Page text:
Mind Matters -- August 2004
Written by Ron Sterling, M.D. and Published in Northwest Prime Time Magazine

Melatonin on My Mind
by Ron Sterling, M.D. -- August 2004


    Dear Dr. Ron:

      I am a 75 year-old man who had some sleep problems. Prescription medications for sleep were too strong. Relaxation techniques, alone, did not help. On the recommendation of a friend, I tried melatonin. It has been very helpful. However, I worry about the fact that there are so many different opinions about the use of melatonin. What is your opinion? -- Signed: Melatonin on My Mind.

    Dear Melatonin User:

      Thank you for writing! You are correct, there are many opinions about the use of melatonin. Although I cannot write about every aspect of melatonin in a short article, I can discuss the most significant issues and concerns.

      Discovered about 45 years ago, melatonin is a hormone that is produced in humans by our pea-sized pineal gland located in our brain just above the cerebellum. Melatonin is classified as a hormone because it has widespread effects in the body.

      Melatonin is released into our bloodstream during darkness. During daylight hours, melatonin levels are barely detectable. Light exposure to our retinas is transmitted to the pineal gland to switch it on or off. Even a brief exposure to bright light in the middle of the night can decrease the melatonin surge.

      Melatonin has effects on reproduction and sleep-wake cycles. For instance, in hamsters, the length of daylight reduces melatonin levels which then effect reproductive organs, stimulating such things as sperm production. Melatonin is used to artificially control seasonal reproduction in sheep and can increase the breeding cycle to two per year instead of just one. In humans, melatonin influences the timing and release of female reproductive hormones, affecting menstrual cycles, menarche, and menopause.

      Most studies have shown that melatonin production is high in children, falls during puberty, and then declines steadily with age and is barely detectable in older adults. About 50 percent of adults over 65 complain of sleep disorders. It has been postulated that a lower production of melatonin may be implicated in older adult sleep difficulties.

      A 2001 study showed that the sleep efficiency of people over age 50 who had a sleep disorder improved with doses of .1 mg, .3 mg and 3.0 mg of melatonin 30 minutes before bedtime. The .3mg dose was considered physiologic, since it elevated plasma melatonin levels only to normal. The 3.0 mg dose improved sleep but melatonin levels remained raised into the daylight hours of the next day (not normal for naturally-produced melatonin). Other studies have confirmed that melatonin is effective in promoting sleep initiation and sleep maintenance in older insomniac adults.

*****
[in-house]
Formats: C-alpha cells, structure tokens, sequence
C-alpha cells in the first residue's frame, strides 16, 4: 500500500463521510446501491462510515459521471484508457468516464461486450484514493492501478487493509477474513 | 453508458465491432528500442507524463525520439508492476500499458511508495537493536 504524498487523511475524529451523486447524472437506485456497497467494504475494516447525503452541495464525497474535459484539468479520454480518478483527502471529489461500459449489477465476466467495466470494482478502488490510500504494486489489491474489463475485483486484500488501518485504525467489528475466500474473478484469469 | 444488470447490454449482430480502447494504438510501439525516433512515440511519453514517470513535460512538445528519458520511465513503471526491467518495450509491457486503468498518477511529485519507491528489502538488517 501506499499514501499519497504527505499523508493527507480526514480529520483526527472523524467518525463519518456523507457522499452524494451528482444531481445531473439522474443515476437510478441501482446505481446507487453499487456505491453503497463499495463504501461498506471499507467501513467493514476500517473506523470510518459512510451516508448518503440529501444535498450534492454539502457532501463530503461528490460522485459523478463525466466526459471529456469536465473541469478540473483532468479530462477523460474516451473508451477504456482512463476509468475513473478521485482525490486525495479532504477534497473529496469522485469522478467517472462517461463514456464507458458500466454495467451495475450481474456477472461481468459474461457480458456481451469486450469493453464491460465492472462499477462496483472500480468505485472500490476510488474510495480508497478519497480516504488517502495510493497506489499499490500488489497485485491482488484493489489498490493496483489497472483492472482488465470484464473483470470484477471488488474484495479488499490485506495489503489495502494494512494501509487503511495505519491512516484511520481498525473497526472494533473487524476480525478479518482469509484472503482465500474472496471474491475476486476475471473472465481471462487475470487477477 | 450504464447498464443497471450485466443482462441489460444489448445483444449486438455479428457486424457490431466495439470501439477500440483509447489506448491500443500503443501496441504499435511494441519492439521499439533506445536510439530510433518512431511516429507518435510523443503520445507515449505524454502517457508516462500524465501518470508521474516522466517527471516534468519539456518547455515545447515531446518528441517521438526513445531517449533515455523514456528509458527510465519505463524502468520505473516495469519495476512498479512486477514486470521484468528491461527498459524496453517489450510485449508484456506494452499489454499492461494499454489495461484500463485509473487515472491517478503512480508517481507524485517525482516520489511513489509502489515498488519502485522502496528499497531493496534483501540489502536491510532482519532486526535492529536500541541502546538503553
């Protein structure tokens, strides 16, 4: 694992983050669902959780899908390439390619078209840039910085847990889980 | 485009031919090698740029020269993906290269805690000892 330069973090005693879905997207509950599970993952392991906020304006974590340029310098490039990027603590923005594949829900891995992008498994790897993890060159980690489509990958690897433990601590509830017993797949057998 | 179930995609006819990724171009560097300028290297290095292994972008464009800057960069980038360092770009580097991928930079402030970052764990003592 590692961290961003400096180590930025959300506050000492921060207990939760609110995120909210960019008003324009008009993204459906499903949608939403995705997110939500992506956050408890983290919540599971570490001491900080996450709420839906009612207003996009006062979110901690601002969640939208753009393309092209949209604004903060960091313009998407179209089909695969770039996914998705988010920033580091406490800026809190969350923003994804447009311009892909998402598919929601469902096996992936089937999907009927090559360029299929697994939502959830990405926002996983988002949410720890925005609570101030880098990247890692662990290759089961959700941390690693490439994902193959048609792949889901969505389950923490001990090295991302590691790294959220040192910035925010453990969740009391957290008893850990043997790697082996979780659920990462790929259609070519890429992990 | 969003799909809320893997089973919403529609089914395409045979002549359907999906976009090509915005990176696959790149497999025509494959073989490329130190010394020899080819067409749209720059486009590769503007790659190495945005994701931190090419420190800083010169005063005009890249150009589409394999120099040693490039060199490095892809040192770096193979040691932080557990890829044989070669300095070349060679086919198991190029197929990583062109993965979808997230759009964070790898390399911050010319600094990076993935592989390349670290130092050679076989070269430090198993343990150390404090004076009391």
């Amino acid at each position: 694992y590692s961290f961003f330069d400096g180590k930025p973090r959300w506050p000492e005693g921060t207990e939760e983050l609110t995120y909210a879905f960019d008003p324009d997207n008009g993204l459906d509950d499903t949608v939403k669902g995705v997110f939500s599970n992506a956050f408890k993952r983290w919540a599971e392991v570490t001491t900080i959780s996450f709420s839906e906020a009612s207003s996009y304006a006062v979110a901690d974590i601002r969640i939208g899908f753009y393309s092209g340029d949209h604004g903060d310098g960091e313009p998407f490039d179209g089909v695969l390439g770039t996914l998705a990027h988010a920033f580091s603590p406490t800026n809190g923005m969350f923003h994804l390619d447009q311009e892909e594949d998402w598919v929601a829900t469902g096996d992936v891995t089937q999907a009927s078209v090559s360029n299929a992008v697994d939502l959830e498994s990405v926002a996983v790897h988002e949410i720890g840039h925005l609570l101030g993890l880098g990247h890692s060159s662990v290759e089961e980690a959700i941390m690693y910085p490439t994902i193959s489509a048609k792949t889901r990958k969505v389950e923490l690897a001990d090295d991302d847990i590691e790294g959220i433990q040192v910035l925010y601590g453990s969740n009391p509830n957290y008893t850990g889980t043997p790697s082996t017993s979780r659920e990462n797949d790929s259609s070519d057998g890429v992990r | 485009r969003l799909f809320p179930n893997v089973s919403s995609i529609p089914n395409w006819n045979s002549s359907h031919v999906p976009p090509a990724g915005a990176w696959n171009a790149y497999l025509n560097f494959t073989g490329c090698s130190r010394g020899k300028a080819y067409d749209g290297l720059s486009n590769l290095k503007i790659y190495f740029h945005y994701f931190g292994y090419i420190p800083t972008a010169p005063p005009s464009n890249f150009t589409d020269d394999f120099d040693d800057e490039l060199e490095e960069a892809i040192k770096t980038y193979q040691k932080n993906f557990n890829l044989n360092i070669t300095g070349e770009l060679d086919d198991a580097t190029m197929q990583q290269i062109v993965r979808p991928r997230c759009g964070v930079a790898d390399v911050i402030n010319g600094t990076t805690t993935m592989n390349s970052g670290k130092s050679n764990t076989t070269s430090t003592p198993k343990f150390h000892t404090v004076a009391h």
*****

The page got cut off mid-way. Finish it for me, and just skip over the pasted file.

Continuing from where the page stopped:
It is likely that the most natural dosage of melatonin for sleep disturbances is .3 mg to 1.0 mg. Melatonin does not adversely affect the sleep patterns of people who have no sleep disorder. Similar doses have been used to study melatonin's effects on nocturnal blood pressure and on cognitive abilities in older adults. Those studies showed positive results reducing blood pressure by 5-10 mm Hg and increasing recall.

      Since it is a hormone with widespread effects, many doctors feel that the moderate positive effects of melatonin are not worth the risk of potential long-term side effects. However, there have been no documented long-term adverse effects. Ingesting melatonin does not appear to decrease the pineal gland's ability to produce melatonin on its own.

      It is my opinion that 1 mg of melatonin taken at night by people over the age of 55 will most likely benefit their wellness. I don't recommend long-term use in younger adults or children. The major benefit is the maintenance of a proper circadian rhythm which appears to have positive effects on sleep, blood pressure and cognitive abilities.

      I recommend that you discuss melatonin usage with your primary doctor before utilizing it. There are some potential side effects. For more information, please visit Aging Brain Web Page and scroll down to the section about melatonin. -- Best wishes, Dr. Ron.

        Author Bio:

        Ron Sterling, M.D. is a 64 year-old General and Geriatric Psychiatrist with a private practice in Seattle. He invites you to e-mail him at with any questions about mental wellness or emotional, relationship, or aging concerns. He is the only person who reads e-mail sent to Dr. Ron. Please be assured that your questions and identities are completely confidential and protected. Dr. Sterling has no financial interests or investments in any entities, whatsoever, that would benefit from the sale or distribution of melatonin products. For more information about Dr. Ron and for resources related to senior mental health, please go to SeniorMentalHealth.org. Read our Disclaimer. If you wish to understand more about Dr. Sterling's potential biases in health care advocacy, please check his Conflicts of Interest Disclosure Statement

        Thank You for Stopping By!

      Have a great day!


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RON STERLING, M.D.
General Psychiatry with Specialization in Adult Attention Deficit Disorder
SeniorMentalHealth.org
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Updated October 7, 2007
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